All the hard work of cotton market economists often comes down to one question when it comes to price projections. “Is China buying?”
Of course, knowing China's production and consumption figures would also help analysts project prices. It's just that the figures are not always reliable and tend to gum up the works.
So economists figure stocks everywhere else in the world except China, then see if China's buying. While nothing's perfect, it seems to have some validity.
“There is a fairly good, negative relationship between the world stocks-to-use ratio (minus China) and world cotton prices from 1991 to 2003,” said Gary Adams, the National Cotton Council's vice president for economics and policy analysis. He spoke at a briefing for Delta Council scholarship recipients at the Beltwide Cotton Conferences.
As for China, “We really know what China's internal situation is by whether they're buying cotton or exporting cotton.”
China's buying as of late has pushed prices higher, although those prices have fluctuated significantly, noted Adams. Underlying the higher prices has been the whittling down of world cotton stocks, once very burdensome, over the last four to five years.
In 2002, the world started with 47 million bales of cotton and a stocks-to-use ratio of almost 50 percent. The textile world has now had two years in a row where production has fallen short of consumption, and world carryover has dropped to 32 million bales.
“The same situation is happening in the United States,” Adams said. “We had a huge crop in 2001, more than 20 million bales, and were in the 17-million- to 18-million-bale range in 2002-03.
“We were fortunate to see offtake in the 19-million-bale range, with our export numbers going to the 13-million-bale range. This allowed the stocks-to-use ratio to drop down to what we think will be around 22 percent. That has led to better prices.”
There is a downside to China's consumption, however. The United States is still the largest retail market for textile apparel products, with a market currently of the equivalent of a little over 21 million bales. However, only about 3 million bales of U.S. cotton is grown and made into apparel in the United States, “from dirt to shirt,” noted Adams.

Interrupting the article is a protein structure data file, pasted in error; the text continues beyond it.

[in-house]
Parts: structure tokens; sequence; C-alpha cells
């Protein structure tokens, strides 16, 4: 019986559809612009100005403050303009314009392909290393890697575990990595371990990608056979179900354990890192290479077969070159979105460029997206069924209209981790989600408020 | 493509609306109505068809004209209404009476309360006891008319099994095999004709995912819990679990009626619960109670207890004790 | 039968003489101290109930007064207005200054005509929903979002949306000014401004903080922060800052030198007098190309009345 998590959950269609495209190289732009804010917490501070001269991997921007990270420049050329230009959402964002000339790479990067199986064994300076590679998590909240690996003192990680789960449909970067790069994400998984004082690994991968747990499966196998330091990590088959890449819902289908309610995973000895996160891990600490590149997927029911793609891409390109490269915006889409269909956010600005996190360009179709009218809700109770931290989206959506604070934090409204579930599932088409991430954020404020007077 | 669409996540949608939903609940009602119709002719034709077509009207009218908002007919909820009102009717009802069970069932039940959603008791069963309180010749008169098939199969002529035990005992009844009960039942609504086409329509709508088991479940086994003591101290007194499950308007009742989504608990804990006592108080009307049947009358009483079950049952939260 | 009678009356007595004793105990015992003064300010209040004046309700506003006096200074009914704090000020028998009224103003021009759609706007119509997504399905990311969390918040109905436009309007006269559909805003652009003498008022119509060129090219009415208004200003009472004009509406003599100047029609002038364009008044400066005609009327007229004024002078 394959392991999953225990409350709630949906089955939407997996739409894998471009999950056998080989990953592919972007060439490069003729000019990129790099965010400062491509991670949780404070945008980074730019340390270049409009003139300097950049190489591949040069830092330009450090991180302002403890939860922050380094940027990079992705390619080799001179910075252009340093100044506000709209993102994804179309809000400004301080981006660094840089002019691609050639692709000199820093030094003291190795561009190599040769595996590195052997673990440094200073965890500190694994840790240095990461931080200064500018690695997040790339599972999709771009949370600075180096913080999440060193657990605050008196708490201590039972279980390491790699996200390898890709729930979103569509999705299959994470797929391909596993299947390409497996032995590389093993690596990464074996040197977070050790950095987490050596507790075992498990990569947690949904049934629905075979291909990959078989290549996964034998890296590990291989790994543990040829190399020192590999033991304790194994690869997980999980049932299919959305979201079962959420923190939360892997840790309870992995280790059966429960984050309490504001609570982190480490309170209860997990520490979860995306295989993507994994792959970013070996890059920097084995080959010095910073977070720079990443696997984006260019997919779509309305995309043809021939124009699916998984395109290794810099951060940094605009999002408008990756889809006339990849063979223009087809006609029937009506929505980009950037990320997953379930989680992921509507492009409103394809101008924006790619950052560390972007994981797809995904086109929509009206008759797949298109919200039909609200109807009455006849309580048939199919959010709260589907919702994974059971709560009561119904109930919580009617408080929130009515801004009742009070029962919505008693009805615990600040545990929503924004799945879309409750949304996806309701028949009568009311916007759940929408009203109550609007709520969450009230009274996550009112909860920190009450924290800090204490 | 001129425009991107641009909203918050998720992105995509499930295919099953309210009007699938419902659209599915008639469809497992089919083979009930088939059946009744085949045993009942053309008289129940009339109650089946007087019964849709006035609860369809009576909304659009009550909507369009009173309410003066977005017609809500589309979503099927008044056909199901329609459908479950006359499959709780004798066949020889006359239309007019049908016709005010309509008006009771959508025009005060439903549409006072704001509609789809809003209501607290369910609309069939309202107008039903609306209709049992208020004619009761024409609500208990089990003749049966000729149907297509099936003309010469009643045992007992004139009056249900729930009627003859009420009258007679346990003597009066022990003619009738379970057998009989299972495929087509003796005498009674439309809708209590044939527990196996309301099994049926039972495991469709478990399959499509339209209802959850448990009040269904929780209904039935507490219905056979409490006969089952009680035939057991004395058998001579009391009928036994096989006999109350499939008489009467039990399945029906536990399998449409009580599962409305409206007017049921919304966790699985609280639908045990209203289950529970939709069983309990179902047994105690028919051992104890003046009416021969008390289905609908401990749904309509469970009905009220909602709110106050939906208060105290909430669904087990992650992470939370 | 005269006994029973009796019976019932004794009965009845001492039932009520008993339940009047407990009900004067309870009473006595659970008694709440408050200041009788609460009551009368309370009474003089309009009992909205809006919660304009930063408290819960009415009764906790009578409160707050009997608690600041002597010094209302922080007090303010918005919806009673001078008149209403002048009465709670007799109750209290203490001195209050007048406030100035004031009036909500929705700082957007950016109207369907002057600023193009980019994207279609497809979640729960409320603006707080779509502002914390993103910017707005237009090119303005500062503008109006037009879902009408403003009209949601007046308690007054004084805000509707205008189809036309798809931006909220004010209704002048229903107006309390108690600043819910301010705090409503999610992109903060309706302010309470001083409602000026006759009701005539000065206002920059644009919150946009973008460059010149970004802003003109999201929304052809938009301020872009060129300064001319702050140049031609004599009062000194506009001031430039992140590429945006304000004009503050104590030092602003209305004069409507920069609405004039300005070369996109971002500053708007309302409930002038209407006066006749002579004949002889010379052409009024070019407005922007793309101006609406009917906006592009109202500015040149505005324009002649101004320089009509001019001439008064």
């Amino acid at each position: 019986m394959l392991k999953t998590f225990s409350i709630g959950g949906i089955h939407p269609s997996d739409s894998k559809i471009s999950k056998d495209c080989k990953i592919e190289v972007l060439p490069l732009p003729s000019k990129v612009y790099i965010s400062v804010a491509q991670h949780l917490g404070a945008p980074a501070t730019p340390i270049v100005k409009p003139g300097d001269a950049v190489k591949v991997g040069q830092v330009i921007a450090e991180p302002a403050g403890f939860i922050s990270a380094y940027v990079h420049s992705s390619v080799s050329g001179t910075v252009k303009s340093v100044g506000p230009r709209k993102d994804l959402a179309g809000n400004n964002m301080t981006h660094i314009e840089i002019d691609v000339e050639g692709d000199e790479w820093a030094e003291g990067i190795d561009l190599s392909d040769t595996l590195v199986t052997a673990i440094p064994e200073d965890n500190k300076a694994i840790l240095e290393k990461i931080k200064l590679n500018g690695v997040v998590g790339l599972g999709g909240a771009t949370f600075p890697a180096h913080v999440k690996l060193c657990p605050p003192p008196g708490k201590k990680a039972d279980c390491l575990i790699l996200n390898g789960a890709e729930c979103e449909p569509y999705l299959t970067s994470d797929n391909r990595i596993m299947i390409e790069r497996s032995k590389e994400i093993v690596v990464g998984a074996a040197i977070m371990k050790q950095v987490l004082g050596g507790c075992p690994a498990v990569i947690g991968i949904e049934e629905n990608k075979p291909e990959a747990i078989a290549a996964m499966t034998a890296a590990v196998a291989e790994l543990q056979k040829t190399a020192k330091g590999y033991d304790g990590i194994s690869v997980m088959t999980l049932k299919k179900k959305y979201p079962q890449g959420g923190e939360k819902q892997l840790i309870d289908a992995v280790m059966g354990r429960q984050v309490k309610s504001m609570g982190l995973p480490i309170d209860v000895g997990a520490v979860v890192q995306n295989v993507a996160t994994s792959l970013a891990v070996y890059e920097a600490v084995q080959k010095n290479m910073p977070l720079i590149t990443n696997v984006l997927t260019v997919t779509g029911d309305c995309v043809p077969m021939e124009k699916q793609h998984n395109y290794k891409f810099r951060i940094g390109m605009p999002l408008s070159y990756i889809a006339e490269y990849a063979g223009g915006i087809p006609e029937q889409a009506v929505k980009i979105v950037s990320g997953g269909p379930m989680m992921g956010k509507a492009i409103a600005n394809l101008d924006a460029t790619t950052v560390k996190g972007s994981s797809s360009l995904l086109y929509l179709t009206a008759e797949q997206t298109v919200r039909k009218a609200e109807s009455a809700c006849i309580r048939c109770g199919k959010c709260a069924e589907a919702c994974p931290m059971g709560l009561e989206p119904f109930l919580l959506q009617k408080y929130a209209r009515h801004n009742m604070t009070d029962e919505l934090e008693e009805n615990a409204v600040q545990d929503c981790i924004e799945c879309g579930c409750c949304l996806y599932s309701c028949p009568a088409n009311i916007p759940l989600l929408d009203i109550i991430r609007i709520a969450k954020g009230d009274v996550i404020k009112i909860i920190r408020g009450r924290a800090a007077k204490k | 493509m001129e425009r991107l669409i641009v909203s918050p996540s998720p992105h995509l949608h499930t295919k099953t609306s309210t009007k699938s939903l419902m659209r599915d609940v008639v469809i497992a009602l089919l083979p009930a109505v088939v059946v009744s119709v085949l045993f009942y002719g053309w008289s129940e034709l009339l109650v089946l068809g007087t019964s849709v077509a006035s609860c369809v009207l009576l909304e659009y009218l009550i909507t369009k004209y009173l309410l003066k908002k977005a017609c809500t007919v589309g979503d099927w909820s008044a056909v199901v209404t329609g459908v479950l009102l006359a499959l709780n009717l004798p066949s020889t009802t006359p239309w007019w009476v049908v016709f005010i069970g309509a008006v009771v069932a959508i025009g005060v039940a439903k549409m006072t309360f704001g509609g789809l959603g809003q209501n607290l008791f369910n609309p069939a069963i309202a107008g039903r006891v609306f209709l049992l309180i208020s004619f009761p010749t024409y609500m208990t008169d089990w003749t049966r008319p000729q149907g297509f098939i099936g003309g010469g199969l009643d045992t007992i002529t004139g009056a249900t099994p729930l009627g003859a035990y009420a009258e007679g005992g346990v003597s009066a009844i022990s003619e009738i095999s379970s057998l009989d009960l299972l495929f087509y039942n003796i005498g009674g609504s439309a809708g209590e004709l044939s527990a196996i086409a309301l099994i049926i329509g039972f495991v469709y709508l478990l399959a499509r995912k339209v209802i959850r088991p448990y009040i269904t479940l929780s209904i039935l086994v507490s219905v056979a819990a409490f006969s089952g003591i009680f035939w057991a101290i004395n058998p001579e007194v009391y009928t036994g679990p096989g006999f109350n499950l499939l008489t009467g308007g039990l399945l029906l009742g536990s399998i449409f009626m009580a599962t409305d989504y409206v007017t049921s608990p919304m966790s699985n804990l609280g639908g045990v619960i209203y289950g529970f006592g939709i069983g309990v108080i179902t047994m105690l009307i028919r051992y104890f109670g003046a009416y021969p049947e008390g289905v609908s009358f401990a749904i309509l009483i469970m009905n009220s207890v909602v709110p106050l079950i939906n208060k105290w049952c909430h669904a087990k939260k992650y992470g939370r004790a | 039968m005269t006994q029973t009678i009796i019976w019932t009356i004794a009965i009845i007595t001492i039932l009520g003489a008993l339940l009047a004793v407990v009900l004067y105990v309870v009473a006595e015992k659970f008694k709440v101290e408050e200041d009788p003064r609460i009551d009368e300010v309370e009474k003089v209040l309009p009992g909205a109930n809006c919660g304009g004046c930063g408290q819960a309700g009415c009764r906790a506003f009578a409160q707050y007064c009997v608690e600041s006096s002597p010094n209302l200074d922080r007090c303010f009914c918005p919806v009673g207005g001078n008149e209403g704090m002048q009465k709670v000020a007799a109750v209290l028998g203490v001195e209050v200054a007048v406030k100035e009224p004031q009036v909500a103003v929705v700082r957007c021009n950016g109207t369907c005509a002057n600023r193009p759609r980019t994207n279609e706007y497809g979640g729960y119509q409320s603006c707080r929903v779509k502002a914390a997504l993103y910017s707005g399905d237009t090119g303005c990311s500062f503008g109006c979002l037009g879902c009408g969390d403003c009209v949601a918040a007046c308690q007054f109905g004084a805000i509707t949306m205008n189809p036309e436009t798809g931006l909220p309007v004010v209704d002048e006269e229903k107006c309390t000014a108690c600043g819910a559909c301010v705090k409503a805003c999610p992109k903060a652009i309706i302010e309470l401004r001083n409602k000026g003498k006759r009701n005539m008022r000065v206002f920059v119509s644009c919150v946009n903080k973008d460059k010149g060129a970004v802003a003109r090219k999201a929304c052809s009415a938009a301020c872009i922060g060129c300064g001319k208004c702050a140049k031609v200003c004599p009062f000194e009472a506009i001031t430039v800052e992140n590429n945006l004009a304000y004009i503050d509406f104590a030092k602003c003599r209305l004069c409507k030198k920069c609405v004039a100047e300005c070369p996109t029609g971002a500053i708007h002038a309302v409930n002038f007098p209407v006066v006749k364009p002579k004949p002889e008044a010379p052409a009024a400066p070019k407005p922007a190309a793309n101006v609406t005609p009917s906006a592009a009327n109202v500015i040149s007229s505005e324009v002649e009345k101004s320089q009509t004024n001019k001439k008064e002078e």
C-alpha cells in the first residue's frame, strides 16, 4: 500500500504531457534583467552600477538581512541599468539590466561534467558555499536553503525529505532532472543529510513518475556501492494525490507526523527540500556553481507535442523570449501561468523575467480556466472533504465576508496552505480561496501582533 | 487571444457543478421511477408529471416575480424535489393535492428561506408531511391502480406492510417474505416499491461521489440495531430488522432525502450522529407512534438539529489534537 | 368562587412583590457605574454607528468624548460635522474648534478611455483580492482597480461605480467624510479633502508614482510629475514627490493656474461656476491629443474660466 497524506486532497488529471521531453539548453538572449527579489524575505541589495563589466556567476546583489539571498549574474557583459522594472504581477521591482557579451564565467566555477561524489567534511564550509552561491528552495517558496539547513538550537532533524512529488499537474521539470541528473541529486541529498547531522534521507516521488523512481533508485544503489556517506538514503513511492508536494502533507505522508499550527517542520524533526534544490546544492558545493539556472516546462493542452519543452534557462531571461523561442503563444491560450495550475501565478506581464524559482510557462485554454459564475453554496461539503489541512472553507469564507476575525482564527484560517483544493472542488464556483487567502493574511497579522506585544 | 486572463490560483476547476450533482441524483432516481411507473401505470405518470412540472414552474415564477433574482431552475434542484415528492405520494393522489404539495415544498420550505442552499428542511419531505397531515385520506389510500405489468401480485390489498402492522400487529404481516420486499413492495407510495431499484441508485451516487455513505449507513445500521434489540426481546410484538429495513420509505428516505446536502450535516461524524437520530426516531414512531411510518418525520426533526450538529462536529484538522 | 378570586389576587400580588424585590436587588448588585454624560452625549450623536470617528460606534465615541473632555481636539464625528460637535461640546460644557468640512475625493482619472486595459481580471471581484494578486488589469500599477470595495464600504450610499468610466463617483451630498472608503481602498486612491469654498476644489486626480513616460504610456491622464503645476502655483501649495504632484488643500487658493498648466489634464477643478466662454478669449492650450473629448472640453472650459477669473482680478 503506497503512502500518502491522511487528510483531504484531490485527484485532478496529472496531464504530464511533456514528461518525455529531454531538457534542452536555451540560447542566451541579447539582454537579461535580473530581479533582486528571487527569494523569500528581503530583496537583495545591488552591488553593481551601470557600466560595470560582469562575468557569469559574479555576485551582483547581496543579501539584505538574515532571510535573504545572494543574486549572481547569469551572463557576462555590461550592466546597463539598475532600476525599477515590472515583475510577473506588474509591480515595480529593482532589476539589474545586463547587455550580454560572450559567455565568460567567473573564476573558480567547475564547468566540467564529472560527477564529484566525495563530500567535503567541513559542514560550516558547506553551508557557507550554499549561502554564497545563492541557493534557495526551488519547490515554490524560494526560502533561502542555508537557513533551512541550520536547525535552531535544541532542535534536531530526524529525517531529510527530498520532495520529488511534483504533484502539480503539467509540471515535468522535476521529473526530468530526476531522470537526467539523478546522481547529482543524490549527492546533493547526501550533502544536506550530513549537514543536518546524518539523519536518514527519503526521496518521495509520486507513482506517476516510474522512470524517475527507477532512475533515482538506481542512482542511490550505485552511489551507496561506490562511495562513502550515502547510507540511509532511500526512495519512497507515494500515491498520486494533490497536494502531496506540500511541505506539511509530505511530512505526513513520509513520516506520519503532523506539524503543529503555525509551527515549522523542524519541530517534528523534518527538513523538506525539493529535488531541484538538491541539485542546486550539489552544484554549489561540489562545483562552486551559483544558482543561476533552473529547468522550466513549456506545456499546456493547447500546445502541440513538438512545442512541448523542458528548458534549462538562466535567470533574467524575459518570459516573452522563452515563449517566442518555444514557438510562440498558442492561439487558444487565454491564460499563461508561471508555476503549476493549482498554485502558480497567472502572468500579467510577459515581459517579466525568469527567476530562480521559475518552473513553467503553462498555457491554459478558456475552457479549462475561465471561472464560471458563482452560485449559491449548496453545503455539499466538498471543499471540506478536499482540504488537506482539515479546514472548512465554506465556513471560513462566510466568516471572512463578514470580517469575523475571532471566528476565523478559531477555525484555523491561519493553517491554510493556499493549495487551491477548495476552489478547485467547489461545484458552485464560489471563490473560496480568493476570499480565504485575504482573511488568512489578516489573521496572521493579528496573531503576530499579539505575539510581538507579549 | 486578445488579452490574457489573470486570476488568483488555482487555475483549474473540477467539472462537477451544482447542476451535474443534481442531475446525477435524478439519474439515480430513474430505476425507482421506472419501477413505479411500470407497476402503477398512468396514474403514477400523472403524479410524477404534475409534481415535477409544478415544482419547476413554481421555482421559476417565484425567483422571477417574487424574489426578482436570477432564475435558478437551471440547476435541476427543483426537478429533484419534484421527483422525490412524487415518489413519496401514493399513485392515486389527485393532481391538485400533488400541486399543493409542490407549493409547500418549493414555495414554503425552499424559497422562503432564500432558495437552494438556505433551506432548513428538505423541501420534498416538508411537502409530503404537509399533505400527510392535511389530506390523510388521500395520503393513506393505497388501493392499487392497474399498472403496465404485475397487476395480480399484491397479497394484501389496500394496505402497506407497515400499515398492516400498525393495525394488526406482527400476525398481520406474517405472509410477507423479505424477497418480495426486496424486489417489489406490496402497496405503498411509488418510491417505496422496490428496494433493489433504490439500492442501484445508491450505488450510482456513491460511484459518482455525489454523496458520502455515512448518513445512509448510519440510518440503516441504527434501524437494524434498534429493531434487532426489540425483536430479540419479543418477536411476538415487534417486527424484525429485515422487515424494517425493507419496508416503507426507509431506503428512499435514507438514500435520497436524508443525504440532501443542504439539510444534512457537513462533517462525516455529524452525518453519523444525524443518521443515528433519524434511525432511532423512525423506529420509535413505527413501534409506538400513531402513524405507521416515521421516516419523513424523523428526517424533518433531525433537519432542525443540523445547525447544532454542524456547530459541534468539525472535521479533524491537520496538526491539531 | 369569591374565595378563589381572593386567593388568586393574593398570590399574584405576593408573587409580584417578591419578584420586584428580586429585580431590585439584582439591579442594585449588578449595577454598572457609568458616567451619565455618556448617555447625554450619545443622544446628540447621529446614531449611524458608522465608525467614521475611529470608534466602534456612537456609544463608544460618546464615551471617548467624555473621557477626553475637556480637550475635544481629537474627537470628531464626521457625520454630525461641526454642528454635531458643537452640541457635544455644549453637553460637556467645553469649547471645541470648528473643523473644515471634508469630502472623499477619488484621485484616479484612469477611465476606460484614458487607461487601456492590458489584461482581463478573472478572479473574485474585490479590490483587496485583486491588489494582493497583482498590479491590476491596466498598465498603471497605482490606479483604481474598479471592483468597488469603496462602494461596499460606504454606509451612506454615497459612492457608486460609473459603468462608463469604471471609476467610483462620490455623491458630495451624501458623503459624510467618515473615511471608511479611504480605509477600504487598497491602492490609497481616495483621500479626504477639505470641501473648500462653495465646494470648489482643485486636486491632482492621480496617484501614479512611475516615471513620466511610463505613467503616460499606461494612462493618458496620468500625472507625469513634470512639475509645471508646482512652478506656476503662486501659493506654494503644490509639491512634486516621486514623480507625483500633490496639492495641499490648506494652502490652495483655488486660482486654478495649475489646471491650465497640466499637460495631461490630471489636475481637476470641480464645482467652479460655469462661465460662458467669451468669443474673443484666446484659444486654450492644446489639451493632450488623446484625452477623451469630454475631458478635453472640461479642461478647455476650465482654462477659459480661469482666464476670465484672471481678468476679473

Meanwhile, the United States imports around 18 million bales (equivalents) of textile apparel products annually, or about 1.5 million bales per month. “That's what our domestic textile mills are battling,” Adams said.
One factor impacting increased textile imports into the United States is the four-stage process of eliminating quotas on textile apparel product imports. “Stage Three began Jan. 1, 2002, and now we're less than a year away from all the quotas going away,” Adams said. “At that point, all we will have will be the tariffs.
“We could see a greater increase in the number of textile imports,” Adams said. “How much this hurts the domestic industry depends on whether or not we see our retail market continue to expand.”
Safeguards are in place to limit the growth of Chinese textile imports, noted Adams. “When China entered the WTO, they agreed that if the growth of their imports disrupted our domestic industry, we could put measures into place. In late 2002, textile interests started pushing these safeguards on four products and three of the products were accepted.”
The safeguards stipulate that imports of a particular product from China cannot be 7.5 percent above what they were the year before.
“But the growth of imports from China is just going to be a fact,” Adams said. “Keep in mind that China is the largest consumer of raw cotton in the world, and they're where a lot of new investment in spinning is going. So they're setting themselves up on a path to be a dominant player in the world textile market.”
The best that could happen to the U.S. textile industry is to stabilize its decline, according to Adams. “It's not realistic to say we are going to turn this back around and go from 6 million bales of domestic consumption back up to 11 million bales.”